Posted tagged ‘auteurism’

Prelinger Manifesto: On the Virtues of Preexisting Material

February 23, 2010

Rick Prelinger, a force in internet archiving, is also the author of this useful manifesto On the Virtues of Preexisting Material, in which he outlines 14 Principles for using preexising works to make new work:

1 Why add to the population of orphaned works?
2 Don’t presume that new work improves on old
3 Honor our ancestors by recycling their wisdom
4 The ideology of originality is arrogant and wasteful
5 Dregs are the sweetest drink
6 And leftovers were spared for a reason
7 Actors don’t get a fair shake the first time around, let’s give them another
8 The pleasure of recognition warms us on cold nights and cools us in hot summers
9 We approach the future by typically roundabout means
10 We hope the future is listening, and the past hopes we are too
11 What’s gone is irretrievable, but might also predict the future
12 Access to what’s already happened is cheaper than access to what’s happening now
13 Archives are justified by use
14 Make a quilt not an advertisement

Fight for your rights? The problem with “copies.”

December 12, 2009

Today The New York Times published this story about “backlist titles,” books that were once top sellers in paper format, which may or may not be reissued today as ebooks. As publishers work to reformat and reissue such titles, the question of who owns the rights to reproduce these titles – authors or publishers – explodes back onto the scene. The fact that a change in format (from paper to electronic books for example) compels a new round of copyright battling is interesting, raising many questions: is the electronic version a separate “work” with a separate copyright as opposed to the paper version, or is the electronic version merely a copy of the paper work, which therefore puts the original copyright into play?

Behind this copyright question, a deeper question lurks: what is a copy? Obviously the copy is not identical to the original; a copy must be different, a unique object. But on the other hand, how different is too different? At what point does an object become so different from the original that it no longer counts as a copy? This ontological question about copies (or simulacra) and originals (a la Benjamin and Baudrillard), difference and repetition (a la Deleuze), etc., may seem cute or sophistic, but it could be a real thorn in the side of more practical, legal, ethical and political debates about the right to make copies. While I’m on a roll referencing European philosophers: might this problem of the copy be the Derridean lynch-pin which, when pulled out, will cause the whole copyright house of cards to deconstruct (self-destruct)? If we can’t define what a copy is, how can we tell if a copy has been made? How can we tell if an illegal copy has been made, or profited from?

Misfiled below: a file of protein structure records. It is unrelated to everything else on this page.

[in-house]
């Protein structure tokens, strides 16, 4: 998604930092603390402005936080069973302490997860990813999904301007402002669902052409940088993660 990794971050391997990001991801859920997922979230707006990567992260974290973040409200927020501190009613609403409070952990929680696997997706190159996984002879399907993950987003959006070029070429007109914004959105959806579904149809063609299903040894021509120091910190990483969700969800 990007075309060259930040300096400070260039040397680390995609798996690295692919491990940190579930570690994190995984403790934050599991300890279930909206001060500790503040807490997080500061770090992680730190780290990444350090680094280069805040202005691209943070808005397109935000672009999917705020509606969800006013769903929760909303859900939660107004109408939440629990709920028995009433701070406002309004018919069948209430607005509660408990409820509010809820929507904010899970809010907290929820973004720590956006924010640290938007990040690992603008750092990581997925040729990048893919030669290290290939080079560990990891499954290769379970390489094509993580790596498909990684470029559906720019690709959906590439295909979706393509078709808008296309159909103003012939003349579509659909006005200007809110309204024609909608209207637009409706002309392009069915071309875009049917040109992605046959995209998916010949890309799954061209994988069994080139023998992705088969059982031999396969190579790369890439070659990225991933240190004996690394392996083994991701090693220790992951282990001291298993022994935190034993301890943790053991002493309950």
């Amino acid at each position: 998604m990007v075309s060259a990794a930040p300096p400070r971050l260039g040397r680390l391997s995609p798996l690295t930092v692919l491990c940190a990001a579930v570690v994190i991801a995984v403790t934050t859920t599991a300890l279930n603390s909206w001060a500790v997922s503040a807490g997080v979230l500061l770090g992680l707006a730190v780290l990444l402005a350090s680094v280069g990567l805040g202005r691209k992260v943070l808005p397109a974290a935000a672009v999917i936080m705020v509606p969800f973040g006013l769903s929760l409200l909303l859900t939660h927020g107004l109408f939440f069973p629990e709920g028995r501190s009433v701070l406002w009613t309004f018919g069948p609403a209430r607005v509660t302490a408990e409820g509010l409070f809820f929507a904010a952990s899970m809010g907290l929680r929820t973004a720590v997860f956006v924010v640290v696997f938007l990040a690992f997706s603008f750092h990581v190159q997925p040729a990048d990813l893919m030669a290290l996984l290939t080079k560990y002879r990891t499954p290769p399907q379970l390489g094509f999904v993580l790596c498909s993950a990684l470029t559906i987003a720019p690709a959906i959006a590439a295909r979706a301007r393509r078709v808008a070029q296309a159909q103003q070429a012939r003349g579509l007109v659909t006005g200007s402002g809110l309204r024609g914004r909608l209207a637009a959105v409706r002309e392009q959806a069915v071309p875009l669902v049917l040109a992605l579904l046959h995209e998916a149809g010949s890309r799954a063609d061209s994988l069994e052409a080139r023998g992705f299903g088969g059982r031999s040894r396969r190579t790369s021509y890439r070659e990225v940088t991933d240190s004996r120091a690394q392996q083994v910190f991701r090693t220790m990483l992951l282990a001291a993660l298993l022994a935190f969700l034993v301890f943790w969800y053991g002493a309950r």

Rethinking Our Resource Taxonomy

May 27, 2009

At the endpoint of our last discussion, we came to the conclusion that if was necessary to sort out the assumptions involved in classifying resources into the categories of Natural, Technological, and Cultural. In particular, we need to figure out how our ideas about access and enclosure might change depending on what sort of resource we are addressing. In order to set up a foundation for further inquiry, here are a few points that have already come up and some initial questions that emerge:

1. Taking from Walter Benjamin’s notions about the nature of science and technology, as well as more recently-codified notions of envirotech, we want to approach technology as a relationship between humans and nature. This idea presents us with a potential nexus between natural and technological resources which may complicate our understanding of exactly what types of resources are being accessed or enclosed in certain instances (i.e., privatized water infrastructure).

2. In other instances, the boundary between technological and cultural resources seems similarly complex. For example, when DRM applied to an audio file, the process of enclosure is being practically applied across a spectrum of technologies (hardware, software, media file) that manage a relationship between a song and a listener. The ultimate object of enclosure is both a cultural resource (a song) and a technological resource (an audio file).

3. In both of the prior instances, there seems to be a tension arising between the task of addressing technology as an intermediary between people and some other resouces and the task of addressing technology as a resource in its own right.

4. When addressing points 1 and 2, do we understand technology’s work in managing the relationship between person and natural resource the same way that we understand it’s work in managing the relationship between person and a cultural resouce? In essence, this is to ask whether we have some assumptions about some sort of fundamental public rights of access to natural and/or cultural resources.

4a. Almost certainly, notions of auteurship will feature prominently in tracing the different sets of “rights” as related to these two types of resources. Do we imagine that cultural resources are produced though processes that grant their creators some sort of monopoly – economic or otherwise – over their use (as copyright suggests)? If so, where do we locate the limits of those monopolies and what entities or institutions should codify those limits?

5. On this note, we want to make sure to interrogate the notion that Cultural and Technological resources can be grouped together as “artificial” (i.e., human-made) in opposition to Natural resources.